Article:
In the United States, ballet doesn't draw large audiences. Even in the nation?s largest cities, ballet troupes often struggle to survive. So many of them make reaching out to the wider public a top priority.
That's the case with the Nashville Ballet, which conducts about 150 traveling performances each year.
The Nashville Ballet's Leigh Anne Strickland doesn't need to pump up her audience. The children of Glengarry Elementary School are already excited to see a ballet performed in their school gymnasium.
"Nashville Ballet's mission is to create, perform, teach and promote dance," says Strickland, who coordinates outreach for the ballet. "So a huge part, component of that mission, is to bring the ballets and the dancers out of the studio environment to expose more people to the art form of ballet."
The ballet coordinates these performances with State of Tennessee student requirements. So part of Strickland's job is to find connections between a ballet performance and what the children are learning in history, literature, math and science.
Even the company's portable stage backdrops find a place in the curriculum.
"A lot of the teachers like the fact that our drops incorporate a pulley system," Strickland says. "So in their science classes, when they're talking about simple machines, all the kids and teachers want to come up and see the pulley system that helps the drops go up and down."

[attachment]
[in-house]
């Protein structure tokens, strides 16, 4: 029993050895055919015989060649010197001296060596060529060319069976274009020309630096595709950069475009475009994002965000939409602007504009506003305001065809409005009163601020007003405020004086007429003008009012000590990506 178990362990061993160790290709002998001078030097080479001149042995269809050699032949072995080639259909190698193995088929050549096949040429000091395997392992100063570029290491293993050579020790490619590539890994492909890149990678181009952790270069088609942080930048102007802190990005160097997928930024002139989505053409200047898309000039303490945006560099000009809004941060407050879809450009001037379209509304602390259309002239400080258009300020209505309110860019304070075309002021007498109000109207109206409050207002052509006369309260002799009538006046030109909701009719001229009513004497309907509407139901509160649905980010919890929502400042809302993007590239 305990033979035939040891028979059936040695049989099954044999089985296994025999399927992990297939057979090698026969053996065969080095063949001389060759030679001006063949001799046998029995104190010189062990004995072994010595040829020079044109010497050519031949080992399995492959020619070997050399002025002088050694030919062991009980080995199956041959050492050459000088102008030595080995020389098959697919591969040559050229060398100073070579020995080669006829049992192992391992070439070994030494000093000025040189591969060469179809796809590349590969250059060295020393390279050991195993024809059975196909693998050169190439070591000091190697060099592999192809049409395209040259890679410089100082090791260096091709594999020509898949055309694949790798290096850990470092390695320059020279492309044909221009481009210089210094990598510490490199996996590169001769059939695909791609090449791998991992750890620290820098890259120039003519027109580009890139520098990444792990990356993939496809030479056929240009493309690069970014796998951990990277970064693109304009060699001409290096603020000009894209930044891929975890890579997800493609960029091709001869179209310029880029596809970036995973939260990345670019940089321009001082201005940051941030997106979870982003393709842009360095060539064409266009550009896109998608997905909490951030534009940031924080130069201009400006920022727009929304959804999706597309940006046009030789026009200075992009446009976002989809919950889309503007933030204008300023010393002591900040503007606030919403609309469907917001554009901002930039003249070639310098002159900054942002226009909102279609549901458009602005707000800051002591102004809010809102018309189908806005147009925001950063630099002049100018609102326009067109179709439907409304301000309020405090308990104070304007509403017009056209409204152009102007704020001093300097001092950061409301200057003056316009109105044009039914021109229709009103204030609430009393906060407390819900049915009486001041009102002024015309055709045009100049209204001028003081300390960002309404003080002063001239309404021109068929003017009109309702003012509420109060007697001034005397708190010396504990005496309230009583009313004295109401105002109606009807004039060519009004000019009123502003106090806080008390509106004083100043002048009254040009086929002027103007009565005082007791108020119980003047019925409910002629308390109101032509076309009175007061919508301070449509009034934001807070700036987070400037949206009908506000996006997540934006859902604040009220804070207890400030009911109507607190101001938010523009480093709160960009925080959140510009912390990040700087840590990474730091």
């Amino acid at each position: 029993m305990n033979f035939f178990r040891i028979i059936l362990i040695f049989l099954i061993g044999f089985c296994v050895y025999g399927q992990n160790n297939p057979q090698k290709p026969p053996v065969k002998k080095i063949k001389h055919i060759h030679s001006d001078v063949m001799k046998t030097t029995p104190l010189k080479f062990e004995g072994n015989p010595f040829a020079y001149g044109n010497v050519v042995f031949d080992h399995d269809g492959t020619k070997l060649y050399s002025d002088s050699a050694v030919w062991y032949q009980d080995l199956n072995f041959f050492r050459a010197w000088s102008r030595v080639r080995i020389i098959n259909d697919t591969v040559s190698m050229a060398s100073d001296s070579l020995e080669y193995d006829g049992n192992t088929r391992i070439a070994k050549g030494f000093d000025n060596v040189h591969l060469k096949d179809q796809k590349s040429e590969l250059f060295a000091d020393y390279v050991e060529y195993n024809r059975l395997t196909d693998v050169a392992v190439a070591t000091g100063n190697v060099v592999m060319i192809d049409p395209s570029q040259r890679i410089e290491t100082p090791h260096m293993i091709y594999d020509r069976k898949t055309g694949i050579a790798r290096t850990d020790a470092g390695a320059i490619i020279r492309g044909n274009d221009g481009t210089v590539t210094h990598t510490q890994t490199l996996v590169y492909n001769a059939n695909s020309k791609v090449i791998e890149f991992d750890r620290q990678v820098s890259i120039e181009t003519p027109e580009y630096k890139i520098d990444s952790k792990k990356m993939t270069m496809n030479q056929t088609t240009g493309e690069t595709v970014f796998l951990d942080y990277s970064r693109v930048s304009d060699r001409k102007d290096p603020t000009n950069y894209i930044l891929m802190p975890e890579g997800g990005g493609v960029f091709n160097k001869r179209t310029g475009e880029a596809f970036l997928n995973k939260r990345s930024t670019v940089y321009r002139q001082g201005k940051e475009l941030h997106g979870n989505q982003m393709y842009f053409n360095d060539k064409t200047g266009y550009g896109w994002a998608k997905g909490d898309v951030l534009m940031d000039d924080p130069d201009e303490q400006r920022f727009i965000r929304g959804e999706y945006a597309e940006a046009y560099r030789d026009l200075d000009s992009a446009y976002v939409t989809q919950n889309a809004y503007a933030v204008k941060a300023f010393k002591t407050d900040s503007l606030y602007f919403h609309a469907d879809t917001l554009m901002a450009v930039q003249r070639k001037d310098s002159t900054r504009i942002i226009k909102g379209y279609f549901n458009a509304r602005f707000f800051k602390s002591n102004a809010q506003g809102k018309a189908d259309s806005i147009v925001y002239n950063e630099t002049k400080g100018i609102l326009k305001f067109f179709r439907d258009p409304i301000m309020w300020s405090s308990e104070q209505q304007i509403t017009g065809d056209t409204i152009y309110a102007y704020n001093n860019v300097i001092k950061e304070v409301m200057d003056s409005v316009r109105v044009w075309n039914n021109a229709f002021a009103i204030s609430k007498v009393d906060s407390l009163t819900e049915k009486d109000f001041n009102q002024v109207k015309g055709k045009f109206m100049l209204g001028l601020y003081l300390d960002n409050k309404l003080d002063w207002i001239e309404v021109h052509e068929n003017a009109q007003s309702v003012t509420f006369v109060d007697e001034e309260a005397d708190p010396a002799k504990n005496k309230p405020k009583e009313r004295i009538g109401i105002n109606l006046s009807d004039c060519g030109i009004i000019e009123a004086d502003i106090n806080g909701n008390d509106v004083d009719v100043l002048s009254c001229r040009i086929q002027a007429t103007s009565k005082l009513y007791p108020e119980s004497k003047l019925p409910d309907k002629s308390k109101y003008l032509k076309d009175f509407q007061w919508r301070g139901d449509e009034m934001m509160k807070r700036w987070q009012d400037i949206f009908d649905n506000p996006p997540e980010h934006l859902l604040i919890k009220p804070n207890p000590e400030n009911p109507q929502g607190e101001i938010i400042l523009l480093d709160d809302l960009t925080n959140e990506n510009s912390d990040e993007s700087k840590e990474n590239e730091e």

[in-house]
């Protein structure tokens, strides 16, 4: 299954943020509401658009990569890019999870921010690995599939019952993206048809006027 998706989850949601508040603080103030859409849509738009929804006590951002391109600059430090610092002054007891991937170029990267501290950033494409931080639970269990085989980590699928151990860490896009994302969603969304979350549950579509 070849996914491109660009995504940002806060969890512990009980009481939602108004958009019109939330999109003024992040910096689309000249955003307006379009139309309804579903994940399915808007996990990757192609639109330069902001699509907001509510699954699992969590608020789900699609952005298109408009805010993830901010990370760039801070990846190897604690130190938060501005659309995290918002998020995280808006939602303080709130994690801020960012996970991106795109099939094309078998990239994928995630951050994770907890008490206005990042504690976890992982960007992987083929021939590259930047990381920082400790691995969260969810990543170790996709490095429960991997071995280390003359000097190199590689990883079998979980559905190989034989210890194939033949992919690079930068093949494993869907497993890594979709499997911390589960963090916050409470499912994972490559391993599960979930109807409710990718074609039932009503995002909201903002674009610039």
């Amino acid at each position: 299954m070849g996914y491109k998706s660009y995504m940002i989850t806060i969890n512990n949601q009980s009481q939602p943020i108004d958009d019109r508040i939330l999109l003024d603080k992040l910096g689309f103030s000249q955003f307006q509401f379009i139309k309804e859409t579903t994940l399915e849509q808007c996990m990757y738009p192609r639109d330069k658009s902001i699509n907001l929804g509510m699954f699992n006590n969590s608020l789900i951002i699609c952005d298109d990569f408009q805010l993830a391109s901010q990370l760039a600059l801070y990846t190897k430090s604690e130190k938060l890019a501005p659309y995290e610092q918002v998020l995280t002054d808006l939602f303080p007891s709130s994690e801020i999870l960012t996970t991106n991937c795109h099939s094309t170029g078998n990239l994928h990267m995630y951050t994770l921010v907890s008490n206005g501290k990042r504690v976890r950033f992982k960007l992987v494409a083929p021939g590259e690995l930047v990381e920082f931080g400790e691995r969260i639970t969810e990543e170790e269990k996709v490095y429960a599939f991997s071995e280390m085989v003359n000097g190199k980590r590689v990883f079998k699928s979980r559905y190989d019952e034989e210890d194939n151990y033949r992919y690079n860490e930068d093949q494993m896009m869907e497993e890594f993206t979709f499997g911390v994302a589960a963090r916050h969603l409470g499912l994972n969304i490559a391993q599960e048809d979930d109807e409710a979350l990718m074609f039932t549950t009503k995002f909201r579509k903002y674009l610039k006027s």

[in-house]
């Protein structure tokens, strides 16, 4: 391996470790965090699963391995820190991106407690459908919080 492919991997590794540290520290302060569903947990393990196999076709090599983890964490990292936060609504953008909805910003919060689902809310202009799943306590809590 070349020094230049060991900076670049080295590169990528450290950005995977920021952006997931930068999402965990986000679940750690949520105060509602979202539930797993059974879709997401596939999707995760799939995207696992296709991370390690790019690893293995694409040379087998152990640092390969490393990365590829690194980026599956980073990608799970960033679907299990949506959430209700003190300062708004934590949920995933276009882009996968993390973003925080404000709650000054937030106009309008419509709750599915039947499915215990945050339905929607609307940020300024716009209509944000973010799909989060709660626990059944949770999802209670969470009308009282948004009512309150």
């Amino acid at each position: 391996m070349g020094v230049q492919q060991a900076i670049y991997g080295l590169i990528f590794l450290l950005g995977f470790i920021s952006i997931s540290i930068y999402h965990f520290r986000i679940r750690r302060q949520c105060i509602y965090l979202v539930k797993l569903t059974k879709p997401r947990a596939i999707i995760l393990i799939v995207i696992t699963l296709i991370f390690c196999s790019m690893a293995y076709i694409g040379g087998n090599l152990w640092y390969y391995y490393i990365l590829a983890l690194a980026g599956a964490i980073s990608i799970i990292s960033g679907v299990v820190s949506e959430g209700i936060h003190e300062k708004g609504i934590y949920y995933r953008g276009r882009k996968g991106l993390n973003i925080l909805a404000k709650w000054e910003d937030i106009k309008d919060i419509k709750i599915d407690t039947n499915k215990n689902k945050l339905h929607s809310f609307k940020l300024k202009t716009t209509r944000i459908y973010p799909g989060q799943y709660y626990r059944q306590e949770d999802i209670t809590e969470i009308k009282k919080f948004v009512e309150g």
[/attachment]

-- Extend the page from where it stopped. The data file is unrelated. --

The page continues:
Strickland also uses dance to meet the requirements for physical activity each school day. During the performance, she has the kids up and dancing before they even realize what they're doing.
Today, the troupe performs a ballet called "Borreguita and the Coyote." It's a Spanish folk tale about a quick-witted lamb who outsmarts a hungry coyote. Once the dancers demonstrate some of the movements, the students appreciate the skills involved.
"They use a lot of tippy-toes and they run and chase themselves," says Dana.
"The jumping, the jumping. I never jumped that high before," Emmanuel says.
Glengarry Elementary School is in a neighborhood with a large immigrant population. According to school officials, Arabic is the first language of most of the students.
"For some of them, this is the only time that they'll ever experience the ballet. Their parents would not take them?could not afford to take them to see a ballet," says music teacher Donna Taylor. "The kids get an excitement about that and hopefully, in the future then, they'll make that more of priority, when they have families, to experience that kind of thing with their own children."
And Taylor says there are other advantages to having the ballet come to the school.
"They relate so much more, one-on-one, to a real person being there that they can see and ask questions to."
And some of these students could some day become ballet dancers. Troupe member Sarah Cordia remembers seeing ballet outreaches when she was a student.
"So it was really cool to see, you know, older dancers come to school and perform and do what I was working towards," says Cordia.
The Nashville Ballet charges some schools for these performances. But for Glengarry Elementary, the program is underwritten by government grants and private donations.